With the release of “drivers license” in 2021, Olivia Rodrigo catapulted to record-breaking success. This, along with her debut album– Sour, earned her three Grammys– Best Pop Vocal Album, Best Pop Solo Performance and Best New Artist. Two years after her debut, Rodrigo has returned with her sophomore album, Guts, a record that meets and exceeds expectations.
Sour was a true heartbreak album — filled with the memories and wounds of falling for the wrong person. However, there were a few songs that broke the theme. For instance, the first song, “brutal” spoke of how growing up isn’t all it’s cooked out to be. “jealousy jealousy,” bore into feeling of falling short of beauty standards all other women seem to effortlessly live up to. As Rodrigo progress from Sour to Guts, she picks up these feelings she touched upon in her debut, and turns them into the canvas of her sophomore album. With this shift in theme, there is also a shift in tone. She’s as candid as ever, but with a playful, snarky twist.
The album opens on “all-american bitch,” a song that lulls you into ballad-like territory, then swerves into a punchy chorus. Just as you’re getting comfortable with the quickened pace, the song mellows out into the next verse. This back-and-forth jostle of mood and pace becomes a hallmark of Guts. Across the album, she coaxes you into gentle listening. Then you realize the softness was quicksand and you spiral down with her, getting roughed up just before you land on soft grass. And then it starts all over again. However many songs down you go, or whichever relisten it is, the album keeps you fresh and excited.
Sour was spinning at the centre of a whirlwind of pain. Guts has moved away from the centre just enough to observe what’s happening. Now it’s frustrated that it’s in the whirlwind at all — sometimes railing at it, sometimes swept up in it and sometimes playing along. It’s the latter that gives rise to songs like “bad idea right?” and “get him back.”
Both songs chronicle wanting to get back into a messy relationship despite knowing all the reasons you shouldn’t. She’s self-aware and playful, toying with the possibility and going after it, out of a sort of reckless urge. The lyrics, too, are truly quite funny– “And I told my friends I was asleep/But I never said where or in whose sheets” and “I wanna meet his mom/Just to tell her her son sucks.” These tracks float with such humor, you’d nearly forget that she’s seconds away from carrying out really bad ideas (right?).
Guts is filled with a variety of clearly distinct sounds. So, even on first listen, the songs are easy to tell apart from each other. This allows her to take up the same theme and make it sound radically different– like she does in “lacy” and “pretty isn’t pretty”. “lacy” is a delicate, mournful song about the admiration, longing and jealousy that brims up at the sight of someone perfectly beautiful– “And I despise my jealous eyes and how hard they fell for you/ Yeah, I despise my rotten mind and how much it worships you.” In “lacy” Rodrigo whispers in a reverent confessional tone, almost as if she is moved to be as soft as Lacy (but don’t miss the trembling as she sings “Smart, sexy Lacy, I’m losin’ it lately”!).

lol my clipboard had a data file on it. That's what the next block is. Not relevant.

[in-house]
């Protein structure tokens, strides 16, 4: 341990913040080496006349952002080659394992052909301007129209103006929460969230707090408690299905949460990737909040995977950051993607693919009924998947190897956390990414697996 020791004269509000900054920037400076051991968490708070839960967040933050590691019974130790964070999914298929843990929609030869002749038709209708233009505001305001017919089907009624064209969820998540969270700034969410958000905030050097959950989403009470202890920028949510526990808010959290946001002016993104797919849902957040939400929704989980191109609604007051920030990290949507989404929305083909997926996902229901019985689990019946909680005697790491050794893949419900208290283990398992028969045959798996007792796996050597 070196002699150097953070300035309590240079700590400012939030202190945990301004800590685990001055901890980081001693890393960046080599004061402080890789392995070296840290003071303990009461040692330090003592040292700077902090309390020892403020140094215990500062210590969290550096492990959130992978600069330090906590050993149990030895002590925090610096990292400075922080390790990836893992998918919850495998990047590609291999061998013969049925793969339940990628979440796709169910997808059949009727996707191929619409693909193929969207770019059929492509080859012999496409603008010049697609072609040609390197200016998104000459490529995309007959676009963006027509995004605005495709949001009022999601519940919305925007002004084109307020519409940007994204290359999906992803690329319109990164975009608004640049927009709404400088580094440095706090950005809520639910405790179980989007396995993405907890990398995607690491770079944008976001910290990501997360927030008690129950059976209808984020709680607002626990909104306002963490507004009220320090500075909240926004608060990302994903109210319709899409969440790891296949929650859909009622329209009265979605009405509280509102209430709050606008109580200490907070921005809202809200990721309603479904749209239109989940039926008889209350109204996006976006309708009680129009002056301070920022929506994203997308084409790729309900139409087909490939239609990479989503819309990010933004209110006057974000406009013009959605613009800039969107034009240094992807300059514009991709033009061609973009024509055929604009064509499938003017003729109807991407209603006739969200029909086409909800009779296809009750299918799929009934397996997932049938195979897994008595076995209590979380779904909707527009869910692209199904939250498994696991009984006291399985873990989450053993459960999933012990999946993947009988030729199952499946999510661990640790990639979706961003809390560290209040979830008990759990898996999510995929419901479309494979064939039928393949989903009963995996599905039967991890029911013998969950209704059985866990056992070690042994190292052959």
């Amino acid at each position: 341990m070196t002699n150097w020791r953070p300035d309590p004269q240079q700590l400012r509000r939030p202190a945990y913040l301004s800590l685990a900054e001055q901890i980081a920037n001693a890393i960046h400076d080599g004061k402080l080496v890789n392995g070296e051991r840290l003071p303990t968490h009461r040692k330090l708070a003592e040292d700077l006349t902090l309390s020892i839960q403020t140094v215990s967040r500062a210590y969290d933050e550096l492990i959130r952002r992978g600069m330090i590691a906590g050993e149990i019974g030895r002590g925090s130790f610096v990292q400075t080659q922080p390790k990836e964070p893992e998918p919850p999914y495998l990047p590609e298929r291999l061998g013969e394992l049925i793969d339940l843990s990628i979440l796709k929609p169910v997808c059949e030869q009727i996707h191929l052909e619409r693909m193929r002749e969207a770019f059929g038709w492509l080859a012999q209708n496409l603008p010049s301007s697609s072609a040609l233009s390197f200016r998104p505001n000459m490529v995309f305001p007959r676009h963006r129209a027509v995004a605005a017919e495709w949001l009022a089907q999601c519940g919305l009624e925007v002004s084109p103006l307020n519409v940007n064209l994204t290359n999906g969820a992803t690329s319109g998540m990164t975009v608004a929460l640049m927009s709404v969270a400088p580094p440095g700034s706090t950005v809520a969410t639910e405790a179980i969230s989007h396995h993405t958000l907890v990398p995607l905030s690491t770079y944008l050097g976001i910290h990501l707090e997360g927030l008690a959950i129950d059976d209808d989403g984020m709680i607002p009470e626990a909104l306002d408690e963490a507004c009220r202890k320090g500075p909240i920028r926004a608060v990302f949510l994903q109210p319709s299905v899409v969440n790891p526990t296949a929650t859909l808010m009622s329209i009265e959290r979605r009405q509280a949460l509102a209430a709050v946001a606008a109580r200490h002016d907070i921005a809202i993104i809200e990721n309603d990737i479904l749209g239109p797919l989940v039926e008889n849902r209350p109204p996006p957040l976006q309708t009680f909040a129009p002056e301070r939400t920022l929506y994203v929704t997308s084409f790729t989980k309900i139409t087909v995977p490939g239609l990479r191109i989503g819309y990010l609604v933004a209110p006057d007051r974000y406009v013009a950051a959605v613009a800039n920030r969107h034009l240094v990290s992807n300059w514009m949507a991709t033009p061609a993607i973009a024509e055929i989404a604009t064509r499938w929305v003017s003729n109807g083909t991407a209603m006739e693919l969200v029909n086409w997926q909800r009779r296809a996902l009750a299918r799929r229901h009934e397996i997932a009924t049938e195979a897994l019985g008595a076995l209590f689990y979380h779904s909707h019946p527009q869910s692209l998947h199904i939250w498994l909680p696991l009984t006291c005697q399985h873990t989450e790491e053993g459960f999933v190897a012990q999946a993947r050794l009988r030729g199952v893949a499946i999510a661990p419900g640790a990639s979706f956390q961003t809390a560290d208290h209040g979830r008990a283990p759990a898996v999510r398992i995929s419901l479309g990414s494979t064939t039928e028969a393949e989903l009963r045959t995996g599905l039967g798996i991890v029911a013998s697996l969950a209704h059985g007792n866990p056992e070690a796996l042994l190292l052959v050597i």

“Pretty isn’t pretty,” on the other hand, is resigned to the feeling of not being able to live up to beauty standards– “I could try every lipstick in every shade/But I’d always feel the same/’Cause pretty isn’t pretty enough anyway.” The song goes over endless efforts to be pretty enough, yet never getting rid of the stinging pain that everyone seems that much prettier than you. Rodrigo also sings it in an upbeat casual way, which makes the song even more heartrending.
Rodrigo often handles her pain with spirited playfulness. But she doesn’t shy away from diving into unflinching vulnerability, as she does in many of the remaining songs. “Vampire” and “grudge” talk about manipulation and betrayal in love, and dealing with its aftermath. My personal favorite, “making the bed,” explores being caught up in a pattern of doing things you doesn’t want to. So you’re stuck blaming yourself and yet not being able to escape. This feeling reaches its culmination in the final song, “teenage dream” where she spells out a terrifying thought: What if this is it? What if things never get better no matter how much older you get?
But of course, she’s going to change things up again. You’re not going to get to stay in the abyss either. In the last few seconds of the song, it’s like nothing ever happened. She’s laughing, there’s a child’s voice in the background, and Rodrigo’s checking if the song got recorded. And with this final twist, she lets you go. But you’re still a bit unsettled, rattled by the sudden veer into normalcy. And you first-hand experience a hint of the struggle the album was speaking of all along.
With Guts, Rodrigo has expertly accomplished what is a massive challenge for any artist. She has followed up a breakthrough debut with a sophomore album that picks up where she left off and takes it multiple notches higher. She has continued to prove herself as a formidable artist with a distinct yet versatile voice. Guts has been totally worth the wait after Sour.